Let me get something straight. I fully believe that an independent Welsh state, free to decide wholly its own destiny within a world community, festering hope and peace and inclusion, can function successfully as an independent nation.
I have no doubt that the mindset, often dictated to us with no factual evidence, that we are too small, too poor and too stupid to run our own affairs is merely fear mongering.
We can survive. We can prosper.
Yet despite figures placing support for Welsh independence from anywhere between 3% and 35%, the illusive 50% remains just that…. illusive.
I’m all for the ideology that one must take the first step on every journey – however long. With the emergence of the progressive, organised and myth-busting YesCymru campaign, those steps are being tread.
But in honesty it’s unlikely that were Welsh people to be granted a referendum on becoming an independent nation a Yes vote would win. Not yet, anyway.
And even though this fact pains me, I believe positivity can come from a vote.
A vote will show the rest of the world that there are numbers much larger than previously thought supporting Wales’ quest for home rule. It will bring new ideas to the fore and discussions will be had. It will, at the very least, prove many of the myths about being too poor etc as false. For the first time, the Anglo-centric media will take note of Wales. It will undoubtedly attempt to smear any campaign for independence but Wales will be mentioned.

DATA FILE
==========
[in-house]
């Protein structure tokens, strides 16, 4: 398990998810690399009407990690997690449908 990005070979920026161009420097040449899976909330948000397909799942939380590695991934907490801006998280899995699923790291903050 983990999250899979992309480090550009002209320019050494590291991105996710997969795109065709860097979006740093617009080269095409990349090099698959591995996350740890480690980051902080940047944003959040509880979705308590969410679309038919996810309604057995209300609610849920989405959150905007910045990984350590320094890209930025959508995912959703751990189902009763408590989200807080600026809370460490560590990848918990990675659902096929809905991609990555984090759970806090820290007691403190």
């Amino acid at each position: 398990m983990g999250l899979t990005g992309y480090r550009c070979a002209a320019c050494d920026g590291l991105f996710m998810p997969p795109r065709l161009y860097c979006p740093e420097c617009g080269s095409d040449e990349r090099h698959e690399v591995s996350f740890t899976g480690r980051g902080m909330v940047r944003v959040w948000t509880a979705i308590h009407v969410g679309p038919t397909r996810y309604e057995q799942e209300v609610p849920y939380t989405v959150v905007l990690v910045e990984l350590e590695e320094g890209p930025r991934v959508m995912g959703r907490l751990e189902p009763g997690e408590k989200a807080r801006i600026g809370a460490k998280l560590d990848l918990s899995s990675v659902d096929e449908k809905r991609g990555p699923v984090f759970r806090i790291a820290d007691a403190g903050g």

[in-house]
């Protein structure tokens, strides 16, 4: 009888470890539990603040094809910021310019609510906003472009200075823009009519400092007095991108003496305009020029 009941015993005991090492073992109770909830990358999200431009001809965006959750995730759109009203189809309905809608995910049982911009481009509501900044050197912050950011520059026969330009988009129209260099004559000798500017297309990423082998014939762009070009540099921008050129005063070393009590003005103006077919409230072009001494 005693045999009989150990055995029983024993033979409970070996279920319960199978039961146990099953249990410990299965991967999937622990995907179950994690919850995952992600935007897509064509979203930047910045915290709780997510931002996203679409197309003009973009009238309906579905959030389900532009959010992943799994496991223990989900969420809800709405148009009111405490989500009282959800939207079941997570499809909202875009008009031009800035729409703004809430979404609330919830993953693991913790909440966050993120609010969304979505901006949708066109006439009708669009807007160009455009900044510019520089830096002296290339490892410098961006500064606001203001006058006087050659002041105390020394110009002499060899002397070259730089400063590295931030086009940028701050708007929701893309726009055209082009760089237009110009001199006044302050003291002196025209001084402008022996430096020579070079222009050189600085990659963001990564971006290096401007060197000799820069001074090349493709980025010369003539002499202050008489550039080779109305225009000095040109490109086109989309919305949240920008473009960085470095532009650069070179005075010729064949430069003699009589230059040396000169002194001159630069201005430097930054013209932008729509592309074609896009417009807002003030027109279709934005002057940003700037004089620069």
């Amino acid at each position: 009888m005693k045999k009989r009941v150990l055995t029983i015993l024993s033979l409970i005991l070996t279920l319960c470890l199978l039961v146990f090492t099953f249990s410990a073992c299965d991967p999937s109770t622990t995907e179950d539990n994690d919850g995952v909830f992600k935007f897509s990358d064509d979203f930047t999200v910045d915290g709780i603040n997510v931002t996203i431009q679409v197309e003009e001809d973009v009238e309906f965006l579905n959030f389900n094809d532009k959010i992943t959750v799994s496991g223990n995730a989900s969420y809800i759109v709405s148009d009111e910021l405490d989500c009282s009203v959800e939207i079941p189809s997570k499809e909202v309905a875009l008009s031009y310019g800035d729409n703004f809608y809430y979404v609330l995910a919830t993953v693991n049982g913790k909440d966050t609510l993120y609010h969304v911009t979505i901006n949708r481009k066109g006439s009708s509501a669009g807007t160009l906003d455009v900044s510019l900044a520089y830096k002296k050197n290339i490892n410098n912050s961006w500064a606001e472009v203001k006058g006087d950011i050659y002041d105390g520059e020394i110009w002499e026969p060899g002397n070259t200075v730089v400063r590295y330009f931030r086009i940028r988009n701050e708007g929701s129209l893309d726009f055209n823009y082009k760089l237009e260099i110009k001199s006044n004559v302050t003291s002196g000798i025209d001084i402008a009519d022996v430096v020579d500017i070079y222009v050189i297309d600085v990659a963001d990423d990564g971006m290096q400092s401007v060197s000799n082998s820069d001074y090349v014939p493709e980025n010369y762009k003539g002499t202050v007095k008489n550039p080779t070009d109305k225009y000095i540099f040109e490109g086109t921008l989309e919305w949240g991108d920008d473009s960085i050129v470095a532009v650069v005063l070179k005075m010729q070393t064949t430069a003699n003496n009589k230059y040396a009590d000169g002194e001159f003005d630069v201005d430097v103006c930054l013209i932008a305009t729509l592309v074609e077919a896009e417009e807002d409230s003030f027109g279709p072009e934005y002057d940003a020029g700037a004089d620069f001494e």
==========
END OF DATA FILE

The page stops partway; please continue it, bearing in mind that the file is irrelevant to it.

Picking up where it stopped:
A vote will ensure our neighbours understand that Wales is not a retirement home and entertainment park. It will show that the diverse needs of those who call Wales their home are understood and accounted for. We might even get a “pledge” from our Westminster guardians that will eventually become another optimistic bill tossed into a bin!
The Scottish independence referendum saw around an 85% voting turnout – the highest since the laws around suffrage were normalised. Visitors to and residents of Scotland supporting both sides of the referendum spoke of a nation invigorated with peaceful debate and friendly banter. The nation understood itself and listened to itself. It awoke.
Wales can awaken.
When you meet someone supporting Welsh independence, there’s always an elephant in the room…. for me, anyway.
We always talk of factual inaccuracies fed to our docile nation and discuss the vast benefits of running our own country – economic, social, cultural and otherwise. We speak of campaigning and raising the profile of YesCymru. We speak of getting the word out that discussion is key and that indy-curiosity is a natural and empowering state of mind to possess.
But we do not talk about losing a referendum.
Does ignoring this fact mean that we are victims of a positive mental attitude or that are we simply not prepared to accept what, in honesty, is the likely outcome?
Are we secretly hoping that going as far as a referendum on independence will render anything short of independence as fair and acceptable? More devolution perhaps? Our own legal system, bank and media? Are we bartering?
We might lose. These’s a decent chance of it, in fact. But it would set the wheels in motion to prove to our guardians that we are not too small, we are not too poor and we are not too stupid to put the vast and peculiar needs of our nation into the hands of those who live here. The people would awaken and see that striving for independence is not a nationalist dream but a nation’s deserved right.